By Attorney General Tim Fox
Looking east from Montana toward Washington, DC, the view can be grim at times. Congress and the president are too often bogged down in rancorous bickering while solutions to our nation’s most pressing challenges take a back seat to politics. But when it comes to protecting public safety, the 2013 Legislative Session showed we do things better here in Montana.
When I took office as your Attorney General in January, I supported and introduced legislation addressing issues such as child abuse prevention, repeat DUI offenders, consumer protection, and public safety. Working with members of both parties, my office succeeded in passing the entire Department of Justice agenda and in helping the legislative efforts of other public safety officials like county attorneys, sheriffs & police officers, and advocates for children.
To make our streets and highways safer, we passed two important DUI bills. HB 355 (Rep. Christy Clark, R-Choteau) allows a judge to go back further in a repeat DUI offender’s record to deliver stiffer penalties and get them into successful treatment programs. Because marijuana is a growing problem in terms of traffic accidents and roadway deaths, we advanced HB 168 (Rep. Doc Moore, R-Missoula), which established a THC impairment standard for all drivers.
We also introduced bills aimed at protecting kids from sex offenders. SB 213 (Senator Cliff Larsen, D-Missoula) requires offenders who move into Montana to provide a DNA sample to our state crime lab. Montana was one of only four states in the country lacking such a requirement, but we closed the loophole. HB 335 (Rep. Jenny Eck, D-Helena) will allow a district judge to designate a tier level to sex offenders who lack one. The majority of sex offenders in Montana do not have a tier level because they predate the tier system, did not receive one at sentencing, or come from a state with a different tier system.
In response the growing threat posed by new drugs such as “bath salts” and “spice,” we brought forward HB 140 (Rep. Tom Berry, R-Roundup). These new drugs mimic dangerous, illegal drugs, but were not designated as unlawful in state law. Now any dangerous drug compound is illegal in Montana.
Because my office is the state’s top consumer protection watchdog, I also introduced HB 287 (Rep. Dan Salomon, R-Ronan). The new law imposes stiffer penalties on scammers who target the elderly or mentally disabled. We must do more to protect our most vulnerable citizens from con artists trying to rip them off.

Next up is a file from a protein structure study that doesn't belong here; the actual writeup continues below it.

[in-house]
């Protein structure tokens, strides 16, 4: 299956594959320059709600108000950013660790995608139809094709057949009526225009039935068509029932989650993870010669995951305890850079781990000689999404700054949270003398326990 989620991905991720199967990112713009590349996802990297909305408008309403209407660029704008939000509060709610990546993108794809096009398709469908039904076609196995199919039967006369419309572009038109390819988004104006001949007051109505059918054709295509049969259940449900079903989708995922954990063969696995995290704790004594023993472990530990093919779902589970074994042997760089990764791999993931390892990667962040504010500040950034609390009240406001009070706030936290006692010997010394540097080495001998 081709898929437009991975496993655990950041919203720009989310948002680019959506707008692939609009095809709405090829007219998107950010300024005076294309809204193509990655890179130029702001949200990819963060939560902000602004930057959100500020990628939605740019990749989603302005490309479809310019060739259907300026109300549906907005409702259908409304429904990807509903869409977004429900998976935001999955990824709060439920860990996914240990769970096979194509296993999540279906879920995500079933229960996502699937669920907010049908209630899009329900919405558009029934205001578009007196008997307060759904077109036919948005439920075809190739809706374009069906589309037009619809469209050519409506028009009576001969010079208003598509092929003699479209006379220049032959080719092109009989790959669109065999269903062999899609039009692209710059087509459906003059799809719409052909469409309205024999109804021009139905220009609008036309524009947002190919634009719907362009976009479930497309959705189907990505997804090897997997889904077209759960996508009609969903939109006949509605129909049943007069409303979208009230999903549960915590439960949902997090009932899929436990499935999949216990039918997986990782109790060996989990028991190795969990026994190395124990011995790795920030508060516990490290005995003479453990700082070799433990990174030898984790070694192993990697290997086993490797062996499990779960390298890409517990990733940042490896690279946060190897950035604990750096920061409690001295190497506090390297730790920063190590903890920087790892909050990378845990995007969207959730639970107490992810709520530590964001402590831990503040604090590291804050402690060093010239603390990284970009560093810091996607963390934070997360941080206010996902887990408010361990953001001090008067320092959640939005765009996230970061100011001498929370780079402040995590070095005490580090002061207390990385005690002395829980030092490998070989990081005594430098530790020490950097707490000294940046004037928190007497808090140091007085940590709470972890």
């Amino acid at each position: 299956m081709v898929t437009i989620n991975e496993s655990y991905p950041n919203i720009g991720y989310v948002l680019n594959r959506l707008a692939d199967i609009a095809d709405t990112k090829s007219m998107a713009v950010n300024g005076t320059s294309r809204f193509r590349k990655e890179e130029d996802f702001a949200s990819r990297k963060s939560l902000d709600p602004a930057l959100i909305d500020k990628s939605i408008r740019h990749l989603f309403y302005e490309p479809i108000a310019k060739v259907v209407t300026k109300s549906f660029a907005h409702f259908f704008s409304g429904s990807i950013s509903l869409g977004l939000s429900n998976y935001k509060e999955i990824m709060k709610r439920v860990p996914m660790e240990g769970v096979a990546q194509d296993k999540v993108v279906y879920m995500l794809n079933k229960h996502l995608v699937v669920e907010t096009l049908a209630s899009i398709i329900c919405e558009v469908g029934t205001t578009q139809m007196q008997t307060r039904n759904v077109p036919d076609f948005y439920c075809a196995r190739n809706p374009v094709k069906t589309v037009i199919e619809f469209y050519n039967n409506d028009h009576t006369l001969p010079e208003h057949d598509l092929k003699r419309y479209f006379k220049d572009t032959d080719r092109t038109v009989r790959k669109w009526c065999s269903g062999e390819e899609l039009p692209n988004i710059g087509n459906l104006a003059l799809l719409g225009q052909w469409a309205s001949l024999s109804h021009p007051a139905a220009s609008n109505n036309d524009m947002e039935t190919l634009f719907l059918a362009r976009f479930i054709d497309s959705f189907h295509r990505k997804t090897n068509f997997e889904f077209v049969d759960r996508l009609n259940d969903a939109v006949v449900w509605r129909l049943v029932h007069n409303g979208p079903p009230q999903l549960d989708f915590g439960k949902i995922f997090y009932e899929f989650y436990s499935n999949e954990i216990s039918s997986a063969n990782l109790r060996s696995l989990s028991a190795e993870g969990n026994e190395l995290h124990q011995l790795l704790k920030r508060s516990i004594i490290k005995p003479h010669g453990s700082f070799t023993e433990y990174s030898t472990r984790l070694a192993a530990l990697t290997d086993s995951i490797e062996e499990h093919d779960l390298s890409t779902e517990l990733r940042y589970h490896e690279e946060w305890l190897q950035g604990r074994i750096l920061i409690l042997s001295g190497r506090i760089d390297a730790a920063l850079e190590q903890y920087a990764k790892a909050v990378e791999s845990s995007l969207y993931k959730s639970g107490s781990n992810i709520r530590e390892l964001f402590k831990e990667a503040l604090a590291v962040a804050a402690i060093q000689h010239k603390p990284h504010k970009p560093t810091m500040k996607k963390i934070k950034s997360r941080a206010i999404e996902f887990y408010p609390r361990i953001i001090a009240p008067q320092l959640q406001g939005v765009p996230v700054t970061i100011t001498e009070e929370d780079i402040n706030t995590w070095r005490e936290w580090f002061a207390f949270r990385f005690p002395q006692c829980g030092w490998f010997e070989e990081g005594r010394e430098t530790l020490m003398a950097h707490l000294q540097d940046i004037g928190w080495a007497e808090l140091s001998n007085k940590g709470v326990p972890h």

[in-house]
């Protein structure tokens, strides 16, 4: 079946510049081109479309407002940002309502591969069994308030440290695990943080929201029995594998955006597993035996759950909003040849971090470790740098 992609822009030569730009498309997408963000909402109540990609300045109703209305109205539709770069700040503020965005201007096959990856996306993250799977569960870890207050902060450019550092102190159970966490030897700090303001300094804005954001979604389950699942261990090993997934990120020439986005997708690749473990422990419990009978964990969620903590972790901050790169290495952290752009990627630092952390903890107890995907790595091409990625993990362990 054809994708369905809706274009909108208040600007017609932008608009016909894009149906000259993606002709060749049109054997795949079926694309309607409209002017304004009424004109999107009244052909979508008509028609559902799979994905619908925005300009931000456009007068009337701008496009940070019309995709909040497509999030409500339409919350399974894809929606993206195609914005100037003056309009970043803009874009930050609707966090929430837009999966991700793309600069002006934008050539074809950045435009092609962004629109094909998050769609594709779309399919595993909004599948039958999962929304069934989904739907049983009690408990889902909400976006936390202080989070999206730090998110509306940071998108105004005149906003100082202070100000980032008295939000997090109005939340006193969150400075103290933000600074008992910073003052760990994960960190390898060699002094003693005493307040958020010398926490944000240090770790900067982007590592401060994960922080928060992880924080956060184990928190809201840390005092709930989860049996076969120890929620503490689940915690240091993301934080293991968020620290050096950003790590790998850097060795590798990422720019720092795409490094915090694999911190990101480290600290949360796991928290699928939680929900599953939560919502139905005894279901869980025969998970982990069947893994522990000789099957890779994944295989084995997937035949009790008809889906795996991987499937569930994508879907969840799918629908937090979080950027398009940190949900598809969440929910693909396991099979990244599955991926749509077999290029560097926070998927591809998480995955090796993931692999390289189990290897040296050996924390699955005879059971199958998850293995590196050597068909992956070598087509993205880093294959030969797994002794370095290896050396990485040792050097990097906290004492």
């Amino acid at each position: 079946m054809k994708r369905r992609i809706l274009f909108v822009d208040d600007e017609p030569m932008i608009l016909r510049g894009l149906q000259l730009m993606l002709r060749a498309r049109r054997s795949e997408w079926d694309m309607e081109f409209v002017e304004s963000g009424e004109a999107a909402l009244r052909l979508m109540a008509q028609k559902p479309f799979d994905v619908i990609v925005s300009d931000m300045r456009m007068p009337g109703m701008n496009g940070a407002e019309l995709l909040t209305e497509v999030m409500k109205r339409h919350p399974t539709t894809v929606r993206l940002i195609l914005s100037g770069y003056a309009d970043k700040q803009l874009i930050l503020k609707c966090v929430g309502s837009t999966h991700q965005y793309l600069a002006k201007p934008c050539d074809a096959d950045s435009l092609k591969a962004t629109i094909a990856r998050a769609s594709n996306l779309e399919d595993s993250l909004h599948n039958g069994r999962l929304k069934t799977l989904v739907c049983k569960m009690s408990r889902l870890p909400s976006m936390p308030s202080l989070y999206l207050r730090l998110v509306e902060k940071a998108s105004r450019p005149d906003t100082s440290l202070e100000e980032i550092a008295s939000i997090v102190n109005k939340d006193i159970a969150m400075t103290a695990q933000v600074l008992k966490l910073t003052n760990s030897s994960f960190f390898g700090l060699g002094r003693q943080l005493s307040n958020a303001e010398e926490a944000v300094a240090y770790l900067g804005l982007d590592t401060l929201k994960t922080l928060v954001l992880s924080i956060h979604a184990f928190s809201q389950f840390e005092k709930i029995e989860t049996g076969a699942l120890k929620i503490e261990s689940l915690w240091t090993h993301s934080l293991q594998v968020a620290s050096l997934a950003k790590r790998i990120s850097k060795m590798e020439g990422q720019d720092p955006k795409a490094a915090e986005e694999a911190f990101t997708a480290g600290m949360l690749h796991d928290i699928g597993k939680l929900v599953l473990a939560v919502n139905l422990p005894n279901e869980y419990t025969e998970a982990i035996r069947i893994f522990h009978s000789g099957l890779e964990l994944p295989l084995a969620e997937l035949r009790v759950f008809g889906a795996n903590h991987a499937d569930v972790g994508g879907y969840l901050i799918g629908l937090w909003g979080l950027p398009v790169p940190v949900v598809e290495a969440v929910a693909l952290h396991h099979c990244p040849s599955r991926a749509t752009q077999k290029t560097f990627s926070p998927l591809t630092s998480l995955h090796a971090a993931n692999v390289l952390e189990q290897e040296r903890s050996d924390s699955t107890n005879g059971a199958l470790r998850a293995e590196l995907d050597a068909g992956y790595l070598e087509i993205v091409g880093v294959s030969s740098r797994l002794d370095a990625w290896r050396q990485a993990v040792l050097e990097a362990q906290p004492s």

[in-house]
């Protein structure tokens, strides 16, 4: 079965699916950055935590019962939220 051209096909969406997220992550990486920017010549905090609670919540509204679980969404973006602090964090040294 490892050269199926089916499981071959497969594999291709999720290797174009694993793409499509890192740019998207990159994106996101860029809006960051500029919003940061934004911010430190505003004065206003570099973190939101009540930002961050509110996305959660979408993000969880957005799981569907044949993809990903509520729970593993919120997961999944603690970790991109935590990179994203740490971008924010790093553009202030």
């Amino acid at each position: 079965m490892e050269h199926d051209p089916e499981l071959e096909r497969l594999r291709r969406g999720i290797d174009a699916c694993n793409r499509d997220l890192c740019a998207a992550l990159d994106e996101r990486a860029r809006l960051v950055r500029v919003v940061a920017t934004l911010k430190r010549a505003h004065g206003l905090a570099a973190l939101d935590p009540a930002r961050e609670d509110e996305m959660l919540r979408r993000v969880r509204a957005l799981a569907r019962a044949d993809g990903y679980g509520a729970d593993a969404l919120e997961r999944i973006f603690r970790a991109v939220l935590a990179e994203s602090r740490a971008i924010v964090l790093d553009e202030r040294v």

As a parent and grandparent, few things are more heart wrenching to me than instances of child abuse and neglect. As the state’s chief law enforcement officer, few crimes are more intolerable. That’s why I worked with Montana’s county prosecutors to advance several pieces of legislation aimed at protecting our children from abuse and neglect.
With economic and population growth comes more law enforcement needs, which is why we fought hard for more resources for areas impacted by the Bakken oil boom. More Highway Patrol troopers and an increased criminal investigation presence will help improve public safety in an area where resources are stretched dangerously thin.
For 87 days, we worked with legislators in both parties to advance measures that will improve public safety in Montana. It took a lot of people working together to enact my legislative agenda. When you see your local legislator, county attorney, or law enforcement official in your community this summer, please be sure to thank them for their tireless work in keeping Montanans safe.
While the legislative work may be done for now, my office’s work is just beginning. I and the dedicated public servants at the Montana Department of Justice will build on our success in the 2013 Legislative Session and move forward with initiatives to protect Montana’s most vulnerable citizens, stand up for Montana against federal overreach, and, because prosperous communities are safer communities, help improve Montana’s economy.
Tim Fox is the 24th Attorney General of Montana. Originally from Hardin, he came to the Department of Justice with more than 25 years of experience in public and private law practice. For more information, visit www.doj.mt.gov.